Cohen Warrants Show Prosecutors' Early Focus on Campaign Finance

Shahien Nasiripour and Greg Farrell
Cohen Warrants Show Prosecutors' Early Focus on Campaign Finance

(Bloomberg) -- Special Counsel Robert Mueller began looking into President Donald Trump’s onetime personal attorney Michael Cohen soon after beginning his investigation, newly unsealed documents show. By the time FBI agents raided Cohen properties, they show, prosecutors already had gathered considerable information about alleged campaign finance violations.

A federal court in New York released affidavits on Tuesday that were used to justify the seizure of Cohen’s emails, phones and other evidence in April 2018. By the time of the raids, Mueller had referred his findings on Cohen to federal prosecutors in the Southern District of New York.

Many portions of the exhibits are still heavily redacted, signaling areas that may still be under investigation by prosecutors in New York and elsewhere.

Key Takeaways:

* Mueller began looking into Cohen two months after his appointment. The FBI got a search warrant for Cohen’s gmail account on July 18, 2017 for emails sent and received since Jan. 1, 2016. Prosecutors later got permission to look further back, to emails from mid-2015.

* Investigators appeared to have gathered considerable information related to campaign finances, details of which are still being withheld from the public. Several of the affidavits include a section called “The Illegal Campaign Contribution Scheme,” in each case followed by more than 18 pages blocked out in gray. Cohen has since said that Trump directed payoffs, in violation of campaign-finance laws, to women who claimed to have had affairs with him. The judge in Cohen’s case said he’d allow redactions related to ongoing probes.

* Cohen lied frequently about how much money was coming in. In addition to hiding about $5 million to get better loan terms, he hid income from his firm, Essential Consultants, and interest income of about $60,000 a month on a $6 million loan he made to a person whose name has been redacted, according to the investigators.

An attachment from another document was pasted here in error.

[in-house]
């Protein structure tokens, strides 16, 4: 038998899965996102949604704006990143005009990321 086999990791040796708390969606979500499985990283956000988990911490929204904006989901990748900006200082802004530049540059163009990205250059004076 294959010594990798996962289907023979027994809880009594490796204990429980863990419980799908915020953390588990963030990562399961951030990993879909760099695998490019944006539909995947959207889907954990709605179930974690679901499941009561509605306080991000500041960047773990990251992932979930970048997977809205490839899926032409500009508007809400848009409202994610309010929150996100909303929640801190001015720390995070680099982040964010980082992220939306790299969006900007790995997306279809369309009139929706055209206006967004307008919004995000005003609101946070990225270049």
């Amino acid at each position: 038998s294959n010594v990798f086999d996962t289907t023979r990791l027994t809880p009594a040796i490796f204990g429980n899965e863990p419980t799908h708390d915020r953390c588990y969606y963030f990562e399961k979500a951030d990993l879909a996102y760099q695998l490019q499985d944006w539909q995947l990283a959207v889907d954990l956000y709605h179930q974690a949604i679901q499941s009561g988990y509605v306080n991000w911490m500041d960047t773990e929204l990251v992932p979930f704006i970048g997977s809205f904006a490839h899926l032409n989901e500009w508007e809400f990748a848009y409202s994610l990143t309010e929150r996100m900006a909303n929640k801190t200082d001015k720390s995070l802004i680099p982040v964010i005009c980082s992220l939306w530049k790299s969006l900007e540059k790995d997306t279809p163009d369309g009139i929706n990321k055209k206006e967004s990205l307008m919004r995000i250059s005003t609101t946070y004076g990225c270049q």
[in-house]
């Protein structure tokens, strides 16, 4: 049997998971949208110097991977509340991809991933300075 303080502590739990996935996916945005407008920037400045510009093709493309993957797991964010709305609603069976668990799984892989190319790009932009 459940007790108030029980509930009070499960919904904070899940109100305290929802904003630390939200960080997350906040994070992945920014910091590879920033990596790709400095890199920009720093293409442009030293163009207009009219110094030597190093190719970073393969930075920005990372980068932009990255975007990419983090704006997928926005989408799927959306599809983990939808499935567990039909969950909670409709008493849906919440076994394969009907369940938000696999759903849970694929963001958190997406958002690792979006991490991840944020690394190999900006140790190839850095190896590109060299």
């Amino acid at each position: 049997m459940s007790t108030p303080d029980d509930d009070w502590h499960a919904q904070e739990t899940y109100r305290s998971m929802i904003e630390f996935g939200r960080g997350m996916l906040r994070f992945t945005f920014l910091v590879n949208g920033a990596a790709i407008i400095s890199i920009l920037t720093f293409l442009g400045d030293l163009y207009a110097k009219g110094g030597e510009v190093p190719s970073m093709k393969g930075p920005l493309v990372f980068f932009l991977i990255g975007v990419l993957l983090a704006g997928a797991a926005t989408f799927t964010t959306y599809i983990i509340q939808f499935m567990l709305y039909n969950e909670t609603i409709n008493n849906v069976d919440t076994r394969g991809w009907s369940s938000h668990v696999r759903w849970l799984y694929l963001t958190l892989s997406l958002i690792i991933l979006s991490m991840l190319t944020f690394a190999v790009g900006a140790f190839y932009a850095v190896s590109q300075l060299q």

* Cohen lied to and omitted material information as part of transactions designed to cover about $22 million he owed on taxi medallion loans from the banks, the government said. Prosecutors said the investigation revealed that Cohen lied about his income from consulting work in 2017 and significantly understated his assets.

* Cohen used the value of his taxi medallions as collateral for some $20 million in loans. As the value of medallions began to decline in 2015, Cohen renegotiated the repayment schedule, but by October 2016, he had trouble making his monthly payments. Cohen informed the banks that he had found a buyer for the medallions, which would bring him enough cash to pay the $21.4 million balance on his loans. The proposed sale never closed. Throughout 2017, Cohen’s position with the banks deteriorated, along with the value of the medallions. Sterling, one of the banks that worked with him, transferred the loan to its default unit.

* The filings also allege Cohen made a side deal for that buyer, whose name is blacked out, to pay an above market price for the medallions. That would help Cohen convince the banks that the medallion sale would allow him to repay his $20 million loan in full. In exchange Cohen agreed to pay the prospective buyer $3.8 million to make him whole. In January 2018, Cohen denied to a representative of Sterling that he had entered into any such deal, according to the documents.

* Investigators seized more than 3.7 million items from Cohen in the April 2018 raids, including numerous electronic devices, audio recordings and boxes of paper records.

* The raid captivated the nation, dominating news broadcasts and unleashing a wave of commentary about the danger records of the president’s longtime lawyer may pose to Trump, his company and his inner circle. Around the time, Cohen had said he would’ve taken a bullet for Trump. Trump publicly declared that Cohen would never betray him and chafed at the raid, tweeting "Attorney–client privilege is dead!" Over the next few months the relationship deteriorated and Cohen eventually pleaded guilty to numerous felonies and stating that Trump directed him to commit campaign-finance crimes.

* The FBI’s seizure of Cohen’s records continues to bear fruit for prosecutors. Last month, for example, Cohen testified to Congress that he’s in “constant” communication with federal prosecutors in Manhattan, who continue to probe the constellation of entities that form the Trump Organization. Cohen gave examples of Trump’s business practices that could constitute bank and insurance fraud and said there were other issues he couldn’t discuss because they were the subject of ongoing investigations. New York state authorities also have opened investigations into Trump-connected companies.

* Cohen reports to prison in May to begin a three-year sentence. He is trying to reduce his sentence by providing new information on Trump in hopes that prosecutors will ask a judge to grant him leniency.

To contact the reporters on this story: Shahien Nasiripour in New York at snasiripour1@bloomberg.net;Greg Farrell in New York at gregfarrell@bloomberg.net

To contact the editors responsible for this story: David Glovin at dglovin@bloomberg.net;Heather Smith at hsmith26@bloomberg.net

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